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No Laughing Matter: Germans in Austria Complain of Daily Discrimination

© Flickr / mrWernerAustrian flag
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A new study reveals that the increasing numbers of Germans living in Austria feel that they are the subject of "Anti-Germanismus" (Germanophobia), Die Presse reported.

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Not only are Germans sick of being the butt of Austrian jokes, they also face daily discrimination based on their nationality, Austrian newspaper Die Presse reported.

Thomas Kollen, a German researcher from Cologne who has lived in Vienna since 2001, told the newspaper that he was motivated by his own experiences to study the problems faced by Germans living in Austria.

"Anti-German sentiment has not been covered by research on migration and racism until now," he explained.

"You experience it the most when people don't know where you are from. Things that I have heard about Germans at the bus stop surpass everything that people have said to my face when they know that I am German," Kollen said.

The researcher used social networking sites to locate 600 Germans in Austria for his survey. The majority of respondents, 71 percent, said that they overhear anti-German comments in the workplace, and 37 percent said that they feel being German is a drawback at work. 

A minority of respondents, 29 percent, said that they try to give the impression of being "less German," and 30 percent said they feel their German accent is a disadvantage. 

'In Austria being German is a disadvantage,' Die Presse reported.​

Almost one third, 29 percent, said that they are subjected to insults on the basis of nationality at least a few times a year, and one percent said that they were insulted on a daily basis for being German.

The vast majority of respondents, 86 percent, named their nationality as the mean reason for discrimination they have suffered while living in Austria, rather than their appearance, level of education, or gender.

Kollen said most of the Germans he questioned for his study had come to Austria to work, and the second most popular reason for moving was to be with a partner or family. Between 2002 and 2015 the number of Germans in Austria more than doubled, to 170,457. 

© Flickr / Nic PiégsaVienna, Austria
Vienna, Austria - Sputnik International
Vienna, Austria
According to migration statistics Germans are now the largest group of foreign nationals in Austria; while other migrant groups such as Turks or people from former Yugoslav countries seek Austrian citizenship, Germans do not, Kollen explained.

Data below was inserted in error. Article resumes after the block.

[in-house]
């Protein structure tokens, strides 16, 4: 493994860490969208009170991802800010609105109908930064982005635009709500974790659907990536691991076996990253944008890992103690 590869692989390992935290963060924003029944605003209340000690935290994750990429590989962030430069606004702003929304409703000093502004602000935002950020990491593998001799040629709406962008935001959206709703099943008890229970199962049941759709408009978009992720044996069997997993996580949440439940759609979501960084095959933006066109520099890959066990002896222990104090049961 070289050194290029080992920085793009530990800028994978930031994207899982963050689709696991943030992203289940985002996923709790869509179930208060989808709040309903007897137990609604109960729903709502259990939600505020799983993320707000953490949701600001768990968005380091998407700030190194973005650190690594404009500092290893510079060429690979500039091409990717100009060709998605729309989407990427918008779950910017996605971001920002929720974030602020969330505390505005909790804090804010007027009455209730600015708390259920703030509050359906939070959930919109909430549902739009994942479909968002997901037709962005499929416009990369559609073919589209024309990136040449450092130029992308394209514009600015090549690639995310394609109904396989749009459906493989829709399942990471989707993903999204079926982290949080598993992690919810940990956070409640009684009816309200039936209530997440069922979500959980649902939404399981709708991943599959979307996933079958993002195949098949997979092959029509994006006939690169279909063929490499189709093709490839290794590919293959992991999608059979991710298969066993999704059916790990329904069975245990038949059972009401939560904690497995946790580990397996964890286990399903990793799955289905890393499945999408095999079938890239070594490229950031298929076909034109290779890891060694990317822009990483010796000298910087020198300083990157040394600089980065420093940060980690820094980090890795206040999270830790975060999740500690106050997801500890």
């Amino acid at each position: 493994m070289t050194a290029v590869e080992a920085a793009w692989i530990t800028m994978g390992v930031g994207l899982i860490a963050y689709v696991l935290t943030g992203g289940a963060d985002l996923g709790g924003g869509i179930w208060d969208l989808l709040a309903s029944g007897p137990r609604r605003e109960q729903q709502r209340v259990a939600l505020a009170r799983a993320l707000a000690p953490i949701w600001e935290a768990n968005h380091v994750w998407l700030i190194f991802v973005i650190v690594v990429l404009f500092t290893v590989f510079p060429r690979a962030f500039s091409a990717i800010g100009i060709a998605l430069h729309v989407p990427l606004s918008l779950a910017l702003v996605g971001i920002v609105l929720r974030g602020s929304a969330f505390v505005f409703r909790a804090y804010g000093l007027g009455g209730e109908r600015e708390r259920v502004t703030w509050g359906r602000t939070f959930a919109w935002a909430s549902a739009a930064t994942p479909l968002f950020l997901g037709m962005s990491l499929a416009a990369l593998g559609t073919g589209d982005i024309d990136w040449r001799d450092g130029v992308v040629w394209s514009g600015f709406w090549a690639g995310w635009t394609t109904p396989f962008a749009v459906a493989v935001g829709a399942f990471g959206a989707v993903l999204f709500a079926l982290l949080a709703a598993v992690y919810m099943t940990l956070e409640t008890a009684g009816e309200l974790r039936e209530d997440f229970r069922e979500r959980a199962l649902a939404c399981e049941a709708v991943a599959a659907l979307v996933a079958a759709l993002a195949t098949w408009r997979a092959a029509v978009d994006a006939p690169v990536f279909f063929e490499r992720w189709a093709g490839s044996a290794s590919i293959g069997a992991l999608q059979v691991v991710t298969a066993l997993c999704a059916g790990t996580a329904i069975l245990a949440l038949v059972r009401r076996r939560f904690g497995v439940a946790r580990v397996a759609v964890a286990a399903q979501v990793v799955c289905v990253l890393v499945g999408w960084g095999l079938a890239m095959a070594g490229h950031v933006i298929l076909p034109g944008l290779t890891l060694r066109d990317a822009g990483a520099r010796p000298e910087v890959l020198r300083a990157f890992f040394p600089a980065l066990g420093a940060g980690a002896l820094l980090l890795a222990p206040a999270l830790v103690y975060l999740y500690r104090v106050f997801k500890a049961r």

In his study, Kollen theorizes that the anti-German sentiment has its roots in the Austrian identity, in which "the proud consciousness of not being a Piefke," (a quote from German journalist Hubertus Godeysen) has a central part.

Germans in Austria are sometimes called "Piefke," a pejorative name that originally referred only to Prussians and has its roots in a Polish family name, Piwka. 

Bavarians have their own version, "Preiss," which they may call Germans in North or East Germany; that term is also sometimes used by people in West Austria. In Germany the term "Osi" is sometimes used to refer pejoratively to Austrians.

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Austrians believe that they are more popular abroad than Germans, and negative depictions of Germans reinforce a positive Austrian identity, Kollen wrote. He believes that anti-German sentiment among Austrians is based particularly in the desire to distance Austria from the crimes of National Socialism. 

"The main motive was the victim status offered by the Allies that made it possible to think that Austria was attacked as the first victim of 'German aggression,' rather than taking responsibility as a perpetrator."

"The military stereotype was linked to the German image, and the Nazi image was augmented with the (Protestant) Prussian cliché."

Germans in Austria, he wrote, are paying the price of a "polarization" between Germany and Austria that has taken place since 1945, "anchored" in the construction of a historical narrative that denies Austrians' historical, linguistic and cultural links to their eastern neighbors.

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